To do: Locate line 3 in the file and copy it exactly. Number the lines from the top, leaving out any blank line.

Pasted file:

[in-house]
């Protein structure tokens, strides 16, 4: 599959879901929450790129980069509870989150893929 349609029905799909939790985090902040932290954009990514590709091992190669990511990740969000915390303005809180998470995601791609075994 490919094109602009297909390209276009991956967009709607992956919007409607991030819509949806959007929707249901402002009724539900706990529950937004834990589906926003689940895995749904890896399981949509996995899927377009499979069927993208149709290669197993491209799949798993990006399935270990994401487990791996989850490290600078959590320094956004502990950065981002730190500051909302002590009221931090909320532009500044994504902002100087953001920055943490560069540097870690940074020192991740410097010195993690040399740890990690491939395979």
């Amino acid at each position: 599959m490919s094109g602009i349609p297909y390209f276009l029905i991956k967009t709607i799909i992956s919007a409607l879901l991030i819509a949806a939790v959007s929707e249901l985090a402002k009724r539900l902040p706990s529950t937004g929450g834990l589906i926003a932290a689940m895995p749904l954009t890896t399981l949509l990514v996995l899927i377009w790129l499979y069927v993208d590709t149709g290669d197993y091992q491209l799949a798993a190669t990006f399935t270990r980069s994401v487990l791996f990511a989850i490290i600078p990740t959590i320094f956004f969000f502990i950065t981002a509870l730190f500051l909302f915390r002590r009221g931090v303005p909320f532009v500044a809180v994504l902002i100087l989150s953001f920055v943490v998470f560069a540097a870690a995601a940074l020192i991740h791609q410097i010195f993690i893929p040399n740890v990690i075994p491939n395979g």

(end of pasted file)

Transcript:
């Amino acid at each position: 599959m490919s094109g602009i349609p297909y390209f276009l029905i991956k967009t709607i799909i992956s919007a409607l879901l991030i819509a949806a939790v959007s929707e249901l985090a402002k009724r539900l902040p706990s529950t937004g929450g834990l589906i926003a932290a689940m895995p749904l954009t890896t399981l949509l990514v996995l899927i377009w790129l499979y069927v993208d590709t149709g290669d197993y091992q491209l799949a798993a190669t990006f399935t270990r980069s994401v487990l791996f990511a989850i490290i600078p990740t959590i320094f956004f969000f502990i950065t981002a509870l730190f500051l909302f915390r002590r009221g931090v303005p909320f532009v500044a809180v994504l902002i100087l989150s953001f920055v943490v998470f560069a540097a870690a995601a940074l020192i991740h791609q410097i010195f993690i893929p040399n740890v990690i075994p491939n395979g």